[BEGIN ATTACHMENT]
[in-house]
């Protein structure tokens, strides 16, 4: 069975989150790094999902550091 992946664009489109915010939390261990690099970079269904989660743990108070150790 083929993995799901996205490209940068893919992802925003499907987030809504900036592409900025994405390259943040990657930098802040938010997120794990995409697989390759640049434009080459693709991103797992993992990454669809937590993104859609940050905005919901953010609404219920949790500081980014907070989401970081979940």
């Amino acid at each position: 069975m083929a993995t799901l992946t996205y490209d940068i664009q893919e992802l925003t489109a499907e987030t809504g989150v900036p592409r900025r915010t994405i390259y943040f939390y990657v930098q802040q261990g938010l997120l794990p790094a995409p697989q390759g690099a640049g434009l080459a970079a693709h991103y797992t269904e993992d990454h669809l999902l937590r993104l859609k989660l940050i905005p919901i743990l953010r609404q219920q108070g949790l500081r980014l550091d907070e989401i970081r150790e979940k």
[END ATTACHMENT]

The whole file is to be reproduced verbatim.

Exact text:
[in-house]
């Protein structure tokens, strides 16, 4: 069975989150790094999902550091 992946664009489109915010939390261990690099970079269904989660743990108070150790 083929993995799901996205490209940068893919992802925003499907987030809504900036592409900025994405390259943040990657930098802040938010997120794990995409697989390759640049434009080459693709991103797992993992990454669809937590993104859609940050905005919901953010609404219920949790500081980014907070989401970081979940």
């Amino acid at each position: 069975m083929a993995t799901l992946t996205y490209d940068i664009q893919e992802l925003t489109a499907e987030t809504g989150v900036p592409r900025r915010t994405i390259y943040f939390y990657v930098q802040q261990g938010l997120l794990p790094a995409p697989q390759g690099a640049g434009l080459a970079a693709h991103y797992t269904e993992d990454h669809l999902l937590r993104l859609k989660l940050i905005p919901i743990l953010r609404q219920q108070g949790l500081r980014l550091d907070e989401i970081r150790e979940k």